WESLACO, TX - People continue to be displaced and evacuated from areas hit by Hurricane Harvey. Some have had to travel hundreds of miles to find a safe place until things return to normal.
That was the case for one 74-year-old woman who was forced to leave her family and hometown near Houston and relocate 330 miles south to the Texas-Mexico border in Weslaco.
Barbara Bishop is a temporary resident at the Retama Manor Nursing Center. She’s one of thousands of Texans who had to abandon their hometown after county officials in Fort Bend ordered a mandatory evacuation ahead of Hurricane Harvey.
Bishop is counting her blessings.
“I was very lucky, my sister and I, both homes were not flooded,” she said.
The 74-year-old country music lover got quite a scare learning of the dangers Harvey posed to the coastal bend. Bishop thought that she would have to swim to be rescued. Luckily she did not.
Her nursing center in Missouri City, southwest of Houston, relocated her and 107 other residents and staff to sister centers in deep South Texas.
“It’s a stressful situation just coming from Houston all the way over here. But when they see a familiar face, that calms them down and they know that they are in a safe place,” said Bishop’s physical therapist Tania Karmout, who also left her home and family behind.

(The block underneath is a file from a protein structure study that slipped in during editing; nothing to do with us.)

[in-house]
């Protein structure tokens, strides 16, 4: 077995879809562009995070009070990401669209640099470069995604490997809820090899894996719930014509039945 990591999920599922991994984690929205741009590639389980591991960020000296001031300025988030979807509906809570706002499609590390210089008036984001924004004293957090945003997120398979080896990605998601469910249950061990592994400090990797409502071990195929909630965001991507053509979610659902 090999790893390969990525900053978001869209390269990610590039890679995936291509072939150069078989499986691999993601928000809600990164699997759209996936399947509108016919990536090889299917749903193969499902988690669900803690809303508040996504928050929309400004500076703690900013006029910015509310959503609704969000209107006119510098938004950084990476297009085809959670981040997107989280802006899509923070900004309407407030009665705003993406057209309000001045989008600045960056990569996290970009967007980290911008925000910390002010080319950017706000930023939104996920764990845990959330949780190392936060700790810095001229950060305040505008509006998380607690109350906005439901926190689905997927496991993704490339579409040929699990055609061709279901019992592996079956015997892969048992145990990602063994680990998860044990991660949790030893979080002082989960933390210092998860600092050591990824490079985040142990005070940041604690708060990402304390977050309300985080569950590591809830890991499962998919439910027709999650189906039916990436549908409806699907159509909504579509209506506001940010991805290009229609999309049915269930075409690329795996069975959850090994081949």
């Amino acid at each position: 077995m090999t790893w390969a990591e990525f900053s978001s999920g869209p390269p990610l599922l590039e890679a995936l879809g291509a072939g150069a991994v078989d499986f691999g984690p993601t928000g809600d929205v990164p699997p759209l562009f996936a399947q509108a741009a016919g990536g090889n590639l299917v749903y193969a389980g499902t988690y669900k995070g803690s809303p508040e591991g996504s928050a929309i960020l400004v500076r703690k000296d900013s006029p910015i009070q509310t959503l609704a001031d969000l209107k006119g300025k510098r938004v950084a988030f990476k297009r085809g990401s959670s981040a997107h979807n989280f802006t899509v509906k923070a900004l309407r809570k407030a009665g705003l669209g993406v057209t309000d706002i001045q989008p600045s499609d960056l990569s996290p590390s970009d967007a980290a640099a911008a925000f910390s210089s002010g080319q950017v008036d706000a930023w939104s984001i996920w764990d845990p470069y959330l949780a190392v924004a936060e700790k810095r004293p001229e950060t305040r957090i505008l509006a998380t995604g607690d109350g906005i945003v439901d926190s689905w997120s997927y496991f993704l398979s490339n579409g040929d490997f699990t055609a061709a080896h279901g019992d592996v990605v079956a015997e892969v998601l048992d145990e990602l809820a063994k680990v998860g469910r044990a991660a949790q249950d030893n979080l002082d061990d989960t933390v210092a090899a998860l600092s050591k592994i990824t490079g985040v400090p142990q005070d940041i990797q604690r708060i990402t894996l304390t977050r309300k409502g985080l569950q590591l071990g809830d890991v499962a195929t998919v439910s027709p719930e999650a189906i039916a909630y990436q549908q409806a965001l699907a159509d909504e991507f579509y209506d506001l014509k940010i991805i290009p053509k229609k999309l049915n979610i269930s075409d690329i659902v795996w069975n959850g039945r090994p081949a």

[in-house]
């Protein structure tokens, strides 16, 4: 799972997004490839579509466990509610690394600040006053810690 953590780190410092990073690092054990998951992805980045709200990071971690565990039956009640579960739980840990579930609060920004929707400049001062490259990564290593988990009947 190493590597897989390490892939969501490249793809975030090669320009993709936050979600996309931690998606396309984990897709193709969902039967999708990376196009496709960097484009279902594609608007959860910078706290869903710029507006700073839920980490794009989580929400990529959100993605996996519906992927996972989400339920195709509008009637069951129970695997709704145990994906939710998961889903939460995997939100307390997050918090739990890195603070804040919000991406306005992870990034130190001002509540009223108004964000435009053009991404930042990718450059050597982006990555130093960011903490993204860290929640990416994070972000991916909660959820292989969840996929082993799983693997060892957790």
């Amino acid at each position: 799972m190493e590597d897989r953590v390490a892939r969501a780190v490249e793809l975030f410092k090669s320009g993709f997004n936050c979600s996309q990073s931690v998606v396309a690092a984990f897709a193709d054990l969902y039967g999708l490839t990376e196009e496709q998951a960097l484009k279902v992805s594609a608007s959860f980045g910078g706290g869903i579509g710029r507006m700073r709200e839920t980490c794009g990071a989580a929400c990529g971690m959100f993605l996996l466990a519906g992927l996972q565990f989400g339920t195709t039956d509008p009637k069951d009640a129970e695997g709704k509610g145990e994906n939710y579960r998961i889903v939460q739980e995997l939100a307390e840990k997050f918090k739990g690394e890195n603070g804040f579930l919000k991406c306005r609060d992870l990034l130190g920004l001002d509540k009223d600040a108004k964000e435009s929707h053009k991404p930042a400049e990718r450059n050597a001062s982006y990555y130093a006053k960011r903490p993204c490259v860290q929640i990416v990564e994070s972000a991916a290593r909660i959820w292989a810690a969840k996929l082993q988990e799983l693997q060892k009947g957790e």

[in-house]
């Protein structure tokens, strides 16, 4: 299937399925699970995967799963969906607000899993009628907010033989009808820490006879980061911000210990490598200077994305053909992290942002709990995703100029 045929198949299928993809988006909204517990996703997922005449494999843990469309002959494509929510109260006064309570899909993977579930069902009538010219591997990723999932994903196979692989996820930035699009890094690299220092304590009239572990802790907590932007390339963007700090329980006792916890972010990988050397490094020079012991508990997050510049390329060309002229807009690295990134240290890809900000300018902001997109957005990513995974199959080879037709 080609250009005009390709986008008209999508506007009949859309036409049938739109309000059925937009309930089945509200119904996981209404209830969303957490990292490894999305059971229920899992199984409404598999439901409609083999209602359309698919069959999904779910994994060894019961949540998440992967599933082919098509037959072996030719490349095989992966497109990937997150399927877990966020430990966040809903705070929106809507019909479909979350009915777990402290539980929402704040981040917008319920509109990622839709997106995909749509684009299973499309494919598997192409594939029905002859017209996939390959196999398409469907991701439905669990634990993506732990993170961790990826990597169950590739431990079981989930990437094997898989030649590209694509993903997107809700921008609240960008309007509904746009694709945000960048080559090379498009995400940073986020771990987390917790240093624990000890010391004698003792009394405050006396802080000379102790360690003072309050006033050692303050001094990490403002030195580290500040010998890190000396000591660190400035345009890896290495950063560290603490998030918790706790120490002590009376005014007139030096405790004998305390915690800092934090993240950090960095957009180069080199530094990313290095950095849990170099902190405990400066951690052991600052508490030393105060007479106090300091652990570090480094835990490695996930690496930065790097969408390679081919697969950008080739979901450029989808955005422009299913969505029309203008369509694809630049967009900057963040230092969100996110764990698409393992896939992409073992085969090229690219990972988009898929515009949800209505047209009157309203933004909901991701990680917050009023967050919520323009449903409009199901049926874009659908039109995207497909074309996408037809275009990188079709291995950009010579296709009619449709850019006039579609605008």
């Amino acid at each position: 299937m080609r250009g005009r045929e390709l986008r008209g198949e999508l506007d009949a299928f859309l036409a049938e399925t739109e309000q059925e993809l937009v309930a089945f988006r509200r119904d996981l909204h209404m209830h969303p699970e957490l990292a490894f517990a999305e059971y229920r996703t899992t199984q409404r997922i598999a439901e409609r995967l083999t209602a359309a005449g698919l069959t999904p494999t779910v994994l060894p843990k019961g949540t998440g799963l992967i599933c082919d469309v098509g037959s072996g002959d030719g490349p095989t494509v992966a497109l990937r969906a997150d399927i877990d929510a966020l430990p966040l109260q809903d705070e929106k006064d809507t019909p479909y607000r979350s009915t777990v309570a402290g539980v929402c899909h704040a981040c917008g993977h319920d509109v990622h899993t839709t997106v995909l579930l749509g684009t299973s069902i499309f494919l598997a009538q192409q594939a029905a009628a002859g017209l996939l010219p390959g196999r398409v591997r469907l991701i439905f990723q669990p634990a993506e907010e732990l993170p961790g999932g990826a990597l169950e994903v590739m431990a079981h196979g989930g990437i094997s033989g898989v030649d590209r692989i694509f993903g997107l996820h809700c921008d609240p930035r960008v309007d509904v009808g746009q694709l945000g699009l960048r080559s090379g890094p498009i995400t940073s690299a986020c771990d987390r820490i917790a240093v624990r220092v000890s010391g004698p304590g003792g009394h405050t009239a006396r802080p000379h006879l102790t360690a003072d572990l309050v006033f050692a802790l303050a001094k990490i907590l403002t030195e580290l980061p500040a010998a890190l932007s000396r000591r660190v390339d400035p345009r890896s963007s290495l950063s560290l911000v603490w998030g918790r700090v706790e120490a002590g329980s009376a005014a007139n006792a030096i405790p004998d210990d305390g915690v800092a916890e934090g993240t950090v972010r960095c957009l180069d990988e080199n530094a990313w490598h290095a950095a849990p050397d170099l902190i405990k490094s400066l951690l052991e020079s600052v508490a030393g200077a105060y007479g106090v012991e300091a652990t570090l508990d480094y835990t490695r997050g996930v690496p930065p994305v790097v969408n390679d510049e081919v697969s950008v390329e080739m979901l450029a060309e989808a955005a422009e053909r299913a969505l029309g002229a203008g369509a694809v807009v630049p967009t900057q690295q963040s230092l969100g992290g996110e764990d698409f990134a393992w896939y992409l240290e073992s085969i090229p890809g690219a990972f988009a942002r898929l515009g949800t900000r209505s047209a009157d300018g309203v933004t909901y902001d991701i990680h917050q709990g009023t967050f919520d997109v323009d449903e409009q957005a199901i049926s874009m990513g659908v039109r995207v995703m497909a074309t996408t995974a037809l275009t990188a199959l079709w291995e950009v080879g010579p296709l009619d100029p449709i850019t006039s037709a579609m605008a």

It’s been a difficult situation for many involved.
“I commend them because it took a lot to leave everything behind and go into unforeseen circumstances,” said Retama Manor Nursing Center administrator Yvonne Olivarez.
Many still don’t know the full extent of the damage caused by Harvey in their home towns or how long they must wait before returning. For now, the priority for folks at Retama Manor is the comfort of their resident evacuees.
“They were always there by me,” Bishop said.
Bishop noted that she can’t wait to return home and see her family. However, she will have to wait until county officials lift the mandatory evacuation order. No word yet as to when that will happen.
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